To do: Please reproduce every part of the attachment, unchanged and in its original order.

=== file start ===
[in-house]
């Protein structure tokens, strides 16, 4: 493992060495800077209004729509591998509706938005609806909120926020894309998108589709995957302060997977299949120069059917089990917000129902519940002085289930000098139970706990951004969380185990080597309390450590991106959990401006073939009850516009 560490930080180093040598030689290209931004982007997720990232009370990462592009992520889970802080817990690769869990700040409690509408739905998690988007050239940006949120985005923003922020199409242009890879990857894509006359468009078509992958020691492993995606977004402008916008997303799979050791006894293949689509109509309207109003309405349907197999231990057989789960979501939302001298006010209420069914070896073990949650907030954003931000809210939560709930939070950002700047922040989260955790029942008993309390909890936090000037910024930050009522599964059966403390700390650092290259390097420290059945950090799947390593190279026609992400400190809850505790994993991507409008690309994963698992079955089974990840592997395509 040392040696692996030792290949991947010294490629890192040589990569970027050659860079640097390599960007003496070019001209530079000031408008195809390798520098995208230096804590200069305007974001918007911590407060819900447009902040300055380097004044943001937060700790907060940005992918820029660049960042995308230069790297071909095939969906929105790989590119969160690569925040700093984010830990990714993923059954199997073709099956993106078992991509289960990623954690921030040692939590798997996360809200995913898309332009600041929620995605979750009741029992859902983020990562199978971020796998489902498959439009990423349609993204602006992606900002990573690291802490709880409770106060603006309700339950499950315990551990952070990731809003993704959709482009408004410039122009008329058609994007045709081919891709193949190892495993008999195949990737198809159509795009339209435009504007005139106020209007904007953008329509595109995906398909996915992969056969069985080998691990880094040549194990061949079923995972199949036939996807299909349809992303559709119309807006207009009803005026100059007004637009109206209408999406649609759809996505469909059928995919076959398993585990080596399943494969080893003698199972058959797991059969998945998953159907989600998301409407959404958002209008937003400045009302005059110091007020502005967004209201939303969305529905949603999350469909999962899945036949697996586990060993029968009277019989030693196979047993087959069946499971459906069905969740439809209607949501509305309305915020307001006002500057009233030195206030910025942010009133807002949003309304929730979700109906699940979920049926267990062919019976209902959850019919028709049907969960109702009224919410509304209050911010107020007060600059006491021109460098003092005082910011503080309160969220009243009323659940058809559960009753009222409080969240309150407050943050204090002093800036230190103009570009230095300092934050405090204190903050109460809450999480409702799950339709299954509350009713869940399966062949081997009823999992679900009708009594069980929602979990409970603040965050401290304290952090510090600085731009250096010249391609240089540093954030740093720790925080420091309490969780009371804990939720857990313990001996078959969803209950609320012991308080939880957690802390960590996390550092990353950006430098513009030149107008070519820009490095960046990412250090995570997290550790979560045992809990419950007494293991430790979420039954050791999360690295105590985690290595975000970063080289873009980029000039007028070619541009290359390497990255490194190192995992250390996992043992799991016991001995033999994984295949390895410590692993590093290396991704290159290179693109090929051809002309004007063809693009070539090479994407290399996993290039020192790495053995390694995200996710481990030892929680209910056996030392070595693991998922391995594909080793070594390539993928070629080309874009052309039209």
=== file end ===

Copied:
[in-house]
């Protein structure tokens, strides 16, 4: 493992060495800077209004729509591998509706938005609806909120926020894309998108589709995957302060997977299949120069059917089990917000129902519940002085289930000098139970706990951004969380185990080597309390450590991106959990401006073939009850516009 560490930080180093040598030689290209931004982007997720990232009370990462592009992520889970802080817990690769869990700040409690509408739905998690988007050239940006949120985005923003922020199409242009890879990857894509006359468009078509992958020691492993995606977004402008916008997303799979050791006894293949689509109509309207109003309405349907197999231990057989789960979501939302001298006010209420069914070896073990949650907030954003931000809210939560709930939070950002700047922040989260955790029942008993309390909890936090000037910024930050009522599964059966403390700390650092290259390097420290059945950090799947390593190279026609992400400190809850505790994993991507409008690309994963698992079955089974990840592997395509 040392040696692996030792290949991947010294490629890192040589990569970027050659860079640097390599960007003496070019001209530079000031408008195809390798520098995208230096804590200069305007974001918007911590407060819900447009902040300055380097004044943001937060700790907060940005992918820029660049960042995308230069790297071909095939969906929105790989590119969160690569925040700093984010830990990714993923059954199997073709099956993106078992991509289960990623954690921030040692939590798997996360809200995913898309332009600041929620995605979750009741029992859902983020990562199978971020796998489902498959439009990423349609993204602006992606900002990573690291802490709880409770106060603006309700339950499950315990551990952070990731809003993704959709482009408004410039122009008329058609994007045709081919891709193949190892495993008999195949990737198809159509795009339209435009504007005139106020209007904007953008329509595109995906398909996915992969056969069985080998691990880094040549194990061949079923995972199949036939996807299909349809992303559709119309807006207009009803005026100059007004637009109206209408999406649609759809996505469909059928995919076959398993585990080596399943494969080893003698199972058959797991059969998945998953159907989600998301409407959404958002209008937003400045009302005059110091007020502005967004209201939303969305529905949603999350469909999962899945036949697996586990060993029968009277019989030693196979047993087959069946499971459906069905969740439809209607949501509305309305915020307001006002500057009233030195206030910025942010009133807002949003309304929730979700109906699940979920049926267990062919019976209902959850019919028709049907969960109702009224919410509304209050911010107020007060600059006491021109460098003092005082910011503080309160969220009243009323659940058809559960009753009222409080969240309150407050943050204090002093800036230190103009570009230095300092934050405090204190903050109460809450999480409702799950339709299954509350009713869940399966062949081997009823999992679900009708009594069980929602979990409970603040965050401290304290952090510090600085731009250096010249391609240089540093954030740093720790925080420091309490969780009371804990939720857990313990001996078959969803209950609320012991308080939880957690802390960590996390550092990353950006430098513009030149107008070519820009490095960046990412250090995570997290550790979560045992809990419950007494293991430790979420039954050791999360690295105590985690290595975000970063080289873009980029000039007028070619541009290359390497990255490194190192995992250390996992043992799991016991001995033999994984295949390895410590692993590093290396991704290159290179693109090929051809002309004007063809693009070539090479994407290399996993290039020192790495053995390694995200996710481990030892929680209910056996030392070595693991998922391995594909080793070594390539993928070629080309874009052309039209």